Images of individual frames from the video recordings were transferred to Photoshop for measurement using pixel counting. We calibrated pixel dimensions and pupil size in underwater frames by measuring the width of the base of the bill from the frames taken in air, where a ruler was included in the picture for scale, as well as the corresponding bill width in underwater pictures. We then scaled the underwater pupil sizes accordingly. Measurements were made to the nearest pixel (representing approx. 0.11 mm in air and 0.29 mm in water). The darkened portion of the pupil was also measured, the dark fraction of the pupil was calculated and the data entered into equation already mentioned (F = 337.5/R), using the relevant values of eccentricity. Because, in photorefraction, myopic illuminated crescents appear in the pupil on the same side as the light source, while hyperopic crescents appear on the opposite side, it was easy to distinguish hyperopic and myopic reflexes.

3. Results

(a) Diving behaviour

Ninety five dives were analysed from the behavioural video footage. Results showed that the duration of the M phase (n = 95, 0.85 ± 0.035 s) was significantly shorter than the WF phase (n = 81, 5.94 ± 0.44 s) (t = 11.398; d.f. = 80; p < 0.0001; two-tailed paired t-test). Additionally, significantly more successful prey captures were observed in the WF (n = 47) than the M phase (n = 25; χ2 = 24.785; d.f. = 1; p < 0.001; two-tailed test), and the proportion of successful dives was significantly higher in the WF (91.1%) than the M phase (45.5%) (χ2 = −6.936; d.f. = 1; p < 0.001; two-tailed test). Further, more capture attempts were observed in WF (n = 67) than the M phase (n = 58; χ2 = 8.24; d.f. = 1; p < 0.01; two-tailed test). Of the successful dives, in 5 per cent of the events a gannet captured fish during the M phase, and immediately thereafter switched to WF pursuit and captured another fish.

(b) Corneal power

We photographed the eyes of 14 gannets (10 adults of unknown sex and four juveniles) using a photokeratometer. For all birds, at least one sharp image was obtained for each eye. The diameter of the light circle, reflected off the cornea, was 3.34 ± 0.17 mm (mean ± s.e.) in adult gannets and 2.99 ± 0.26 mm in the juveniles. These yielded calculated mean globe diameters of 15.39 mm in the adults and 13.89 mm in the juveniles and a calculated mean corneal refractive power 43.93 ± 2.15 D (dioptres) for adults and 48.93 ± 4.21 D for juveniles.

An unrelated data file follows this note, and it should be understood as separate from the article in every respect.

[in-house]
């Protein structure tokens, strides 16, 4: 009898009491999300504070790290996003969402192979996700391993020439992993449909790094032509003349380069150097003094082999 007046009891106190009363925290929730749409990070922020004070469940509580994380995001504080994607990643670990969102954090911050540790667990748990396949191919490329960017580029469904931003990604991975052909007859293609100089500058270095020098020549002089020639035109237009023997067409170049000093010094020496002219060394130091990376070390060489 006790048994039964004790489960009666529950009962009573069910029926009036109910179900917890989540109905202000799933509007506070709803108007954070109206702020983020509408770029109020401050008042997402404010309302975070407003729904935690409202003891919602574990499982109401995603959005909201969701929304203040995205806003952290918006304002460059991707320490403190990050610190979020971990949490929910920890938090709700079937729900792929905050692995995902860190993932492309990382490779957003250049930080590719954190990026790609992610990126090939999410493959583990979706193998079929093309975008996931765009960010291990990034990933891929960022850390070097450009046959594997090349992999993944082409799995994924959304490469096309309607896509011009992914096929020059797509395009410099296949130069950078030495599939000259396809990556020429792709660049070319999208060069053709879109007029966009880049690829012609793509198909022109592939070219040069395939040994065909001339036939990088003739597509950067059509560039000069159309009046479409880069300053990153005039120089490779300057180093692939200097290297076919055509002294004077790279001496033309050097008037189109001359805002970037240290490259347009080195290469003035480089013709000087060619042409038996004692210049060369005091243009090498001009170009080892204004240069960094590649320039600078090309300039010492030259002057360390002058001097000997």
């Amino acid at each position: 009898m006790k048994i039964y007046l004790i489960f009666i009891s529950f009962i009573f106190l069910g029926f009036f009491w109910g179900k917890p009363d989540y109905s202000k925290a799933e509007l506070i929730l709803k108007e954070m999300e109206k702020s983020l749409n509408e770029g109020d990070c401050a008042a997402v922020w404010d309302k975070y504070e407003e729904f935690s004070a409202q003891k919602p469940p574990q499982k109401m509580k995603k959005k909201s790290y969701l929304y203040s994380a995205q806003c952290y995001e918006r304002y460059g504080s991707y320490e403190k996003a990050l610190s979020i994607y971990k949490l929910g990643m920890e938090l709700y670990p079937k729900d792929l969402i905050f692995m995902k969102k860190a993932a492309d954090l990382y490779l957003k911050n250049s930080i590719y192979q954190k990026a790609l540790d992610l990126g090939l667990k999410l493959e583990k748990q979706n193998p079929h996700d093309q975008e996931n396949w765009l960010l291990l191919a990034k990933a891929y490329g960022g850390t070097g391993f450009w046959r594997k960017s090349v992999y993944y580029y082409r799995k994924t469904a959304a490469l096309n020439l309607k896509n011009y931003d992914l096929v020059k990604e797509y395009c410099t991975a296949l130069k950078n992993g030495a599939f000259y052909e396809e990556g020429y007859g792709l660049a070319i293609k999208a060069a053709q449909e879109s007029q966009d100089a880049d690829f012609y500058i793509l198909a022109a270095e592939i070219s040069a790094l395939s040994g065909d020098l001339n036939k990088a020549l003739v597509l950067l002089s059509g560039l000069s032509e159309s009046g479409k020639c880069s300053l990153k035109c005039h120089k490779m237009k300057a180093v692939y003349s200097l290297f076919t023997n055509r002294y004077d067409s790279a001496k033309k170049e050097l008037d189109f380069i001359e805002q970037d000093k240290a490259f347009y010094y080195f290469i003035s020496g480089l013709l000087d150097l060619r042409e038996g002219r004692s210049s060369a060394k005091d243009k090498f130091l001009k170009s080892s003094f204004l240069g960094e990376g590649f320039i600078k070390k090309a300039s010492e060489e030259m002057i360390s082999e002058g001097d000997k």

(c) Pupil size

We measured the size of the gannets' pupils in air, immediately prior to submergence and underwater. Under the low light levels (starlight), the pupils were wide open (figures 3 and 4). Overall, pupil diameter underwater (vertical 8.98 ± 0.81 mm, horizontal 6.51 ± 0.72 mm; mean ± s.e., n = 5) was similar to that in air (vertical: 9.48 ± 0.69; horizontal: 6.75 ± 0.72; n = 5). Furthermore, no apparent differences were observed in pupil diameter between states of hyperopia, emmetropia and myopia (figure 4). In comparison, in air, under direct sunlight, pupil diameter was 4.44 ± 0.38 mm (n = 5).

Figure 3.

Infrared (IR) light reflected from the eyes' fundus showing (a) a fully open pupil eye in air, in darkness, of a hand restrained gannet, with the higher intensity crescent at the dorsal part of the pupil, indicating a refractive state of hyperopia, (b) an unrestricted gannet in the colony, in air, showing a binocular viewing of the camera, (c) a concentric ring at the periphery of the pupil, that may be indicative of lens multi-focality.

Figure 4.

(a,b) The light pattern reflected off the fundus, through the pupil of a gannet's eye underwater. The light crescent of higher intensity at the lower part of the pupil indicates a state of myopia. (c) The procedure employed for determining the dark fraction of the pupil.

(d) Underwater accommodation